DAVOS, Switzerland (Reuters) - Sweden’s central bank should consider steps to weaken the crown to keep the economy competitive after the European Central Bank launched substantial bond-buying on Thursday, former finance minister Anders Borg told Reuters.
Borg, in government until last year and now chair of the Global Financial System Initiative at the World Economic Forum, said the currency was arguably too strong for the good of the economy and the Riksbank had tools to act.
“The krone should for fundamental reasons probably trade somewhat weaker than it is,” Borg said in an interview on the sidelines of the WEF’s annual meeting in Davos.
He said Stockholm’s situation was very different from that of Switzerland, which abandoned an exchange rate cap against the euro last week, sending the Swiss franc soaring, because of market pressure in the run-up to the ECB decision.
Sweden is a member of the 28-nation European Union but voted in a 2003 referendum not to join the now 19-country euro area. Borg said the crown, which floats freely on foreign exchange markets, was primarily a commodity-based currency, due to Sweden’s production of iron ore, paper and pulp.
“I should be cautious in commenting on monetary policy, but for Sweden and for the Riksbank, it’s more logical now to impact the currency than domestic interest rates, which is difficult when you have over-indebted households,” he said.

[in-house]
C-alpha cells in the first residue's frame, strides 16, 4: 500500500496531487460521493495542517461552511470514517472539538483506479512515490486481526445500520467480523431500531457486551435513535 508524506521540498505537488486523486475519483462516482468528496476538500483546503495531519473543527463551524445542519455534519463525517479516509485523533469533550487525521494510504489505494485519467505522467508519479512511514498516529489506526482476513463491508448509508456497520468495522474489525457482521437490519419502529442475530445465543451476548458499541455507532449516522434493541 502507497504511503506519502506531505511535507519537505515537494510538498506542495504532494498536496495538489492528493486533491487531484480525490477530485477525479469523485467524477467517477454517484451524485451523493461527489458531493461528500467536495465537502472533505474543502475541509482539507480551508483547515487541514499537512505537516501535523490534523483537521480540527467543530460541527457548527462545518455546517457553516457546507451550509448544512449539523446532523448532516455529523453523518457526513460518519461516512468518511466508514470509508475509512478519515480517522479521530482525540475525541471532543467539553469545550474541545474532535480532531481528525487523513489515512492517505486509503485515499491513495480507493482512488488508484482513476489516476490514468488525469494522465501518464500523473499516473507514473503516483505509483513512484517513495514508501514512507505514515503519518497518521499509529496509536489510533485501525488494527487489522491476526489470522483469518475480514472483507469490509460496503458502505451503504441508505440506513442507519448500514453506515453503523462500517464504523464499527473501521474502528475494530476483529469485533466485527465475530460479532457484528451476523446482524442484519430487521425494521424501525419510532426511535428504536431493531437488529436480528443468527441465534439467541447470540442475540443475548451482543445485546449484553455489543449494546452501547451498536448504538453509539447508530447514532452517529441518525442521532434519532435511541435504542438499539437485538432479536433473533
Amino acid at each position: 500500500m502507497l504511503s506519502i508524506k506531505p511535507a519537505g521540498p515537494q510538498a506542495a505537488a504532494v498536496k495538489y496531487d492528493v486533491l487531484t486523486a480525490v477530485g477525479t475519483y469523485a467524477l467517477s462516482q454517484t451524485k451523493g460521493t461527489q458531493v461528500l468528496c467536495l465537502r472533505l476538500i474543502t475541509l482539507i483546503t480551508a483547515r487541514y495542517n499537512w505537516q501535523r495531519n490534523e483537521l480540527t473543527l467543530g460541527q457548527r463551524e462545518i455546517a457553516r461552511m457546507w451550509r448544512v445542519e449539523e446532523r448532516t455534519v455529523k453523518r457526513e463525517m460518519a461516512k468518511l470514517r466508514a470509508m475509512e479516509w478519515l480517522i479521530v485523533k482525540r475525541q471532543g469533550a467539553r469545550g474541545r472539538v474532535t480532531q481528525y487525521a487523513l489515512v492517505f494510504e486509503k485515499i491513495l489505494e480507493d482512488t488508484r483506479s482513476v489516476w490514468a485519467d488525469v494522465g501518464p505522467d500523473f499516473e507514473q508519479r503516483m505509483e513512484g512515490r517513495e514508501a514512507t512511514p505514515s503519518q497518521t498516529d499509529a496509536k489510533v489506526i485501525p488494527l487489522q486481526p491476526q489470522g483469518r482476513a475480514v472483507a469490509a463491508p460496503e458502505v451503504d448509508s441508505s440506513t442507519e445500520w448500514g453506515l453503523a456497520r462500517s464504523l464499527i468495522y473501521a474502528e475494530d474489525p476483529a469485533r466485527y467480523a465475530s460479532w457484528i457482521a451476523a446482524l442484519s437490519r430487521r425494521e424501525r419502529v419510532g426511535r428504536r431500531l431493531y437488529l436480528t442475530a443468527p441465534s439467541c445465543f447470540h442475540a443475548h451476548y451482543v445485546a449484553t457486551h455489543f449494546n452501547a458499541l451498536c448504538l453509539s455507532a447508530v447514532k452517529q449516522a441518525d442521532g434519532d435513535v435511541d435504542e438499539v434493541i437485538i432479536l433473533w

“So if the Riksbank would consider doing further action, I would be supportive of them doing it on the currency side, whether they do it by intervention or with some other tool, that’s also quantitative easing,” he said.
He said the ECB’s decision was arguably overdue and should be front-loaded to have maximum impact on the markets.
ECB President Mario Draghi said it would buy 60 billion euros of debt a month until at least September 2016 to revive very low inflation and stimulate the economy.
“My position would be that they should frontload — faster, bigger, more,” Borg said. “You only have one chance to surprise and that should be when you’re entering a policy. It’s much more difficult to catch up if you’re perceived to be too weak.”
Asked about a risk of competitive devaluations, he said: “We are definitely in a period when currency turmoil is returning in a way we didn’t see in the last six or seven years of crisis. It was the dog that didn’t bark.”
Writing by Paul Taylor; Editing by Ruth Pitchford